We reverse the district court’s finding of contempt.  The earlier order prohibited third-party contact with Schewe.  The ban on third-party contact prohibited appellant from trying to get messages to Schewe via her family members.  See State v. Egge, 611 N.W.2d 573, 575 (Minn. App. 2000) (describing appellant’s behavior as third-party contact where he “gave the agent S.B.’s phone number, directed [the agent] to call S.B. on his behalf, and knew the agent would call S.B.”), review denied (Minn. Aug. 15, 2000).  There was evidence at the May 3 hearing that Doyle was contacting Schewe’s family.  But there was no evidence that Doyle was trying to relay messages to Schewe through her family.  Her sister even testified that Doyle did not ask her to give Schewe any message. 

            We note that the contempt order does not impose an immediate penalty.  Rather the 90 days of jail is stayed on the condition that Doyle has no contact with specified members of Schewe’s family.  Although this is a purging condition that enables Doyle to avoid the consequences of the contempt finding if he fulfills that condition for the duration of the restraining order, it does not justify the finding of contempt.  The earlier order did not prohibit the family contacts at issue here.  We reverse that portion of the order finding Doyle in contempt because he contacted Schewe’s family members.


Doyle challenges the modifications of the harassment restraining order.  It appears that in addition to serving as a purging condition ancillary to the contempt citation, the prohibition against Doyle contacting named members of Schewe’s family was also a modification of the harassment restraining order.  Finally, the order was modified to prohibit Doyle from entering Dodge County without notifying the sheriff. 

This court reviews harassment restraining orders under an abuse of discretion standard.  See Anderson v. Lake, 536 N.W.2d 909, 911 (Minn. App. 1995) (case law construing domestic abuse act applies to harassment statute); Mechtel v. Mechtel, 528 N.W.2d 916, 920 (Minn. App. 1995) (detailing district court’s discretion to grant relief under domestic abuse act).  A district court’s findings of fact will not be set aside unless clearly erroneous, and due regard is given to the district court’s opportunity to judge the credibility of witnesses.  Minn. R. Civ. P. 52.01.  The reviewing court acknowledges the opportunity of the district court to judge the credibility of witnesses.  Davidson v. Webb, 535 N.W.2d 822, 824 (Minn. App. 1995).

            If the district court finds that there are reasonable grounds to believe that a person has engaged in harassment, then it may issue a restraining order against that person.  Minn. Stat. § 609.748, subd. 5 (2002); see Beach v. Jeschke, 649 N.W.2d 502, 503 (Minn. App. 2002).  On review, however, this court must reverse a protective order issued under the act if it is not supported by sufficient evidence.  Bjergum v. Bjergum, 392 N.W.2d 604, 606 (Minn. App. 1986).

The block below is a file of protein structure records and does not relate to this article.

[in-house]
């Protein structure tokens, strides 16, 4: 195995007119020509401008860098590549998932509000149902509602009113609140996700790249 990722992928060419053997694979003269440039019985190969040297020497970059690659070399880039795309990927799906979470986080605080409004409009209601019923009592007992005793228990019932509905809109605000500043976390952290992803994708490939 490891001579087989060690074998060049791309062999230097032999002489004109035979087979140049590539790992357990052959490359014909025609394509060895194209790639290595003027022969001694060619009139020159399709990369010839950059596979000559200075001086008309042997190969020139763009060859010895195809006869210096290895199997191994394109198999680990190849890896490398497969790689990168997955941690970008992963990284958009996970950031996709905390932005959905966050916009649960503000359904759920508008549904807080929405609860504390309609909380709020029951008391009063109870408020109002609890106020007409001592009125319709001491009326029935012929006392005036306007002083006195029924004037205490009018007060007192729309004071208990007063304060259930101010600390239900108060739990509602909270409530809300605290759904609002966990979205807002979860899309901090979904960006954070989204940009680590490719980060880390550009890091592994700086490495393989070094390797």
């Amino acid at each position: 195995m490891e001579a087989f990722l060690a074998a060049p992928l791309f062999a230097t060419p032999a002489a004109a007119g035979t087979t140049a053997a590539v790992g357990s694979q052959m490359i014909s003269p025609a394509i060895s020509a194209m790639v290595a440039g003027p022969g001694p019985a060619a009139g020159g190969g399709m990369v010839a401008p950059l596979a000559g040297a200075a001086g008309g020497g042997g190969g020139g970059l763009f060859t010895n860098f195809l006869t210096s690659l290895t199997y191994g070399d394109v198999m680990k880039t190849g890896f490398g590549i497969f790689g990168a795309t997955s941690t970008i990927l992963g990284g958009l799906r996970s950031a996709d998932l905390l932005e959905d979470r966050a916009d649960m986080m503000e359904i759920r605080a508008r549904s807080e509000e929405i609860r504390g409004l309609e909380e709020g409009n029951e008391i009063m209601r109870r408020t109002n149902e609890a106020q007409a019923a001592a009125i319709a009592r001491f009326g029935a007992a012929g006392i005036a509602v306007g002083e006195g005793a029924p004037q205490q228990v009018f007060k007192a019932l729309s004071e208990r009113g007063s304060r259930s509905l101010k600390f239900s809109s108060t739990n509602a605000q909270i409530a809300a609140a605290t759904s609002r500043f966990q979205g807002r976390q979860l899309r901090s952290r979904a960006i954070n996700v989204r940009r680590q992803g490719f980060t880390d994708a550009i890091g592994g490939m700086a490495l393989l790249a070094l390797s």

“Harassment” in this context includes

repeated incidents of intrusive or unwanted acts, words, or gestures that * * * are intended to have a substantial adverse effect on the safety, security, or privacy of another, regardless of the relationship between the actor and the intended target.


Minn. Stat. § 609.748, subd. 1(a)(1) (2002).  A district court must base its findings in support of a restraining order on testimony and any documents properly admitted.  Anderson, 536 N.W.2d at 911-12.

            Prohibition on Appellant Contacting Respondent’s Family[1]

            The record from the series of hearings establishes that Doyle was harassing Schewe.  Members of Doyle’s family contacted Schewe.  Finally, Doyle contacted members of Schewe’s family.  Although Doyle testified that Schewe had called him, gone to dinner with him, and asked him to accompany her on one of her errands, the trial court has the opportunity to judge the credibility of witnesses, the discretion to decide whom to believe, and to fashion an appropriate order for protection.  See Minn. R. Civ. P. 52.01. 

            The court determined it did not have jurisdiction over Doyle’s family members.  As long as Doyle was not causing them to contact Schewe, their contacts were not proscribed by the outstanding orders.  Schewe would have to seek a restraining order against them.

            However, the contact that Doyle had with Schewe’s family members is a different situation.  Even if the contacts did not support the contempt citation, given the prior pattern of Doyle’s harassment, the court had reason to conclude that Schewe would be deeply disturbed by such indirect contact and that Doyle should simply cease contact with the other family members.  If those family members do not want such a limit placed on Doyle’s contacting them, they can object.  We construe the May 3 order of the district court as modifying the order for protection to prohibit contact with the 12 specified family members and determine this modified order was not an abuse of the district court’s discretion.